It’s tempting to dismiss Eugene Robinson’s column on race and politics as sheer nonsense, but it’s not entirely without wisdom. Even its wisdom tends to undermine Robinson’s point as a whole, however, and his lack of research into recent history demolishes his overall argument.  Let’s start with what Robinson gets right:

In general, I try to focus on what a person does or says rather than speculate on what he or she “is.” How can I really know what’s in another person’s heart?

That is the essence of the charitable approach to politics — to address one’s arguments and to presume that they are made in good faith. Unfortunately, Robinson spends most of his column defending Jay Rockefeller, who did exactly the opposite of what Robinson prescribes for everyone else. Instead of addressing the issues surrounding ObamaCare, Rockefeller accused opponents of being motivated by Obama’s skin color. Robinson ends up defending Rockefeller by claiming that Rockefeller didn’t accuse anyone specifically of being racist:

When Sen. Jay Rockefeller (D-W.Va.) remarked last week that some of the opposition to President Obama’s Affordable Care Act is “maybe he’s of the wrong color,” he was just saying out loud what many people believe. And no, he wasn’t calling Sen. Ron Johnson (R-Wis.) a “racist.”

Believing that some of the Republican and tea party opposition to Obama has to do with his race is not, I repeat not, the same as saying that anyone who disagrees with the nation’s first black president is racist.

It’s worth noting, and Robinson ignores, that this was in the middle of a debate about ObamaCare — and Johnson was the only Republican on the panel at that time. Robinson twists himself in knots trying to eat his cake and have it too. He’s essentially arguing that he can determine group guilt but wants to refrain from determining individual guilt because he can’t see into individual hearts — as if diving the nature of thousands or millions of hearts is made easier in bulk.

Robinson then goes on to prove his error by applying this axiom:

I’m reminded of a tea party rally at the Capitol four years ago when Congress was about to pass the Affordable Care Act. I can’t say that the demonstrators who hissed and spat at members of the Congressional Black Caucus were racists — but I saw them committing racist acts. I can’t say that the people holding “Take Back Our Country” signs were racists — but I know this rallying cry arose after the first African American family moved into the White House.

This argument only proves that the Washington Post really should either provide Nexis access to its columnists or get better editors for its opinion section. Byron York takes Robinson to the woodshed over this claim:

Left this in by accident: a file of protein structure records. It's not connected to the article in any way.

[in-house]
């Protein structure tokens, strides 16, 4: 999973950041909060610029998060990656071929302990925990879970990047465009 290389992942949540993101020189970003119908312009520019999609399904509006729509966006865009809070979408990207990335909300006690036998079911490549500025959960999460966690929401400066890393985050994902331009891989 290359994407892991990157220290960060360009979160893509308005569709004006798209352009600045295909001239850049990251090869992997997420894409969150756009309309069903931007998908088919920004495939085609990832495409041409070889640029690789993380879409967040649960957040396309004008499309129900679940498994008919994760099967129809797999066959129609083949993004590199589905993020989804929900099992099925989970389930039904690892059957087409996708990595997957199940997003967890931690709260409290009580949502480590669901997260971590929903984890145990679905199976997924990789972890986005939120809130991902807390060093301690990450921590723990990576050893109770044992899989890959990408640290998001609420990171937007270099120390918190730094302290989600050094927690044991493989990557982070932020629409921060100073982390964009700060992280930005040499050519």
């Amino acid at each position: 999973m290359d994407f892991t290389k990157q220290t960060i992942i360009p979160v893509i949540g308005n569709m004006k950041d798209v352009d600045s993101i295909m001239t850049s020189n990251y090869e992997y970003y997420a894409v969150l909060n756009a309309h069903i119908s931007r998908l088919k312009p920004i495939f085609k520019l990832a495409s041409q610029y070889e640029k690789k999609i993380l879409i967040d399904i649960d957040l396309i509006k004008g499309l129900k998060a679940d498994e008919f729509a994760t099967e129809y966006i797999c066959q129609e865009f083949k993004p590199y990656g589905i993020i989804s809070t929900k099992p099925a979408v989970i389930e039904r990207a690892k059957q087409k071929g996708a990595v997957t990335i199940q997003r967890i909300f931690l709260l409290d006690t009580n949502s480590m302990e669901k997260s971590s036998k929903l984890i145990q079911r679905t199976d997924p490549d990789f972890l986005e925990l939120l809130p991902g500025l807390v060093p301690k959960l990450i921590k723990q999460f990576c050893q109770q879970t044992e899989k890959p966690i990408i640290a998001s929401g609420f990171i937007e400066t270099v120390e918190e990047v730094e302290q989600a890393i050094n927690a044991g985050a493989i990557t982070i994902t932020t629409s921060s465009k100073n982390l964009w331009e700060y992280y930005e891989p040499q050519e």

In the 2004 race, Democratic nominee Sen. John Kerry sometimes asked supporters to help him “take back our country.” “It’s time to take back our country,” Kerry declared at a rally in Manchester, New Hampshire in late October. When Kerry called Sen. John Edwards to invite him onto the Democratic ticket, aides revealed that Kerry’s words to Edwards were, “John, Teresa and I would like to ask you and Elizabeth to join us on our ticket to take back our country.”

Early Democratic frontrunner Howard Dean used the phrase “take back our country” too many times to count. In fact, Dean wrote a campaign book titled “You Have the Power: How to Take Back Our Country and Restore Democracy in America.”

Former Vice President Al Gore said it, too. “We need to take back our country,” Gore declared in endorsing Dean in January 2004.

At a Democratic fundraiser in December 2003, Sen. Hillary Clinton pledged to work “on behalf of a campaign to take back our country.” After the election, in 2005, Clinton declared that, “We are ready to go forth and fight to take back our country.”

From the podium of the Democratic National Convention in July 2004, Rep. Louise Slaughter declared, “We will take back our country.” Also at the convention, Sen. Debbie Stabenow said, “We’re here to take back our country.” And Los Angeles leader Antonio Villaraigosa, chair of the party platform committee, declared, “We Democrats have come to this convention…to take back our country!”

And it didn’t stop with the 2004 campaign. Hillary Clinton used “take back our country” countless times in her 2008 presidential race. And when Clinton finally conceded defeat and endorsed Barack Obama, she said, with Obama right next to her, that, “We are not going to rest until we take back our country.”

This has been standard political rhetoric for at least as long as I’ve followed politics. Without a doubt, the slogan represents many different motivations, but that’s as true of “Take Back Our Country” as “Support the Troops.” Robinson either just started following politics in 2009, or has his own reasons for skipping research and ignoring the avalanche of evidence that eminently disproves his point.

What are those reasons? Well, I can’t see into Robinson’s heart, but perhaps Robinson will explain them in his next column. Perhaps he can headline it, “Hope and Change.”